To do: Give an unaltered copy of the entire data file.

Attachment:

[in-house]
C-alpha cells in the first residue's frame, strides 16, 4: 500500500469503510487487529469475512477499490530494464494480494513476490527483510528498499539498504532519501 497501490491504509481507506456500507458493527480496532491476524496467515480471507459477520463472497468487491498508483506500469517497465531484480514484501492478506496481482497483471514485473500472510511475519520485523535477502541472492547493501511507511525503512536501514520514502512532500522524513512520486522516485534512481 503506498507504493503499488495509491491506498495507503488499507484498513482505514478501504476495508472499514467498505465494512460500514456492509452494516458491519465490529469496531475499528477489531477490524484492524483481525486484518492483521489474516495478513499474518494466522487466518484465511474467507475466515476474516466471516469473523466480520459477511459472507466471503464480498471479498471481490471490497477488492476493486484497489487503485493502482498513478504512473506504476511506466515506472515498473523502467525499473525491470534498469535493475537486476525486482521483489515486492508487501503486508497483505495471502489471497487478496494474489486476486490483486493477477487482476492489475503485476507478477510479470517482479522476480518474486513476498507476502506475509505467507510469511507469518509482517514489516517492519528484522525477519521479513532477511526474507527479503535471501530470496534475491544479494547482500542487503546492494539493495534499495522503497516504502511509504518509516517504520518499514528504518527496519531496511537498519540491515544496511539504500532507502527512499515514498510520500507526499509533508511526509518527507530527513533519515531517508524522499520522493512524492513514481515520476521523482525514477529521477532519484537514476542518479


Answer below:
[in-house]
C-alpha cells in the first residue's frame, strides 16, 4: 500500500469503510487487529469475512477499490530494464494480494513476490527483510528498499539498504532519501 497501490491504509481507506456500507458493527480496532491476524496467515480471507459477520463472497468487491498508483506500469517497465531484480514484501492478506496481482497483471514485473500472510511475519520485523535477502541472492547493501511507511525503512536501514520514502512532500522524513512520486522516485534512481 503506498507504493503499488495509491491506498495507503488499507484498513482505514478501504476495508472499514467498505465494512460500514456492509452494516458491519465490529469496531475499528477489531477490524484492524483481525486484518492483521489474516495478513499474518494466522487466518484465511474467507475466515476474516466471516469473523466480520459477511459472507466471503464480498471479498471481490471490497477488492476493486484497489487503485493502482498513478504512473506504476511506466515506472515498473523502467525499473525491470534498469535493475537486476525486482521483489515486492508487501503486508497483505495471502489471497487478496494474489486476486490483486493477477487482476492489475503485476507478477510479470517482479522476480518474486513476498507476502506475509505467507510469511507469518509482517514489516517492519528484522525477519521479513532477511526474507527479503535471501530470496534475491544479494547482500542487503546492494539493495534499495522503497516504502511509504518509516517504520518499514528504518527496519531496511537498519540491515544496511539504500532507502527512499515514498510520500507526499509533508511526509518527507530527513533519515531517508524522499520522493512524492513514481515520476521523482525514477529521477532519484537514476542518479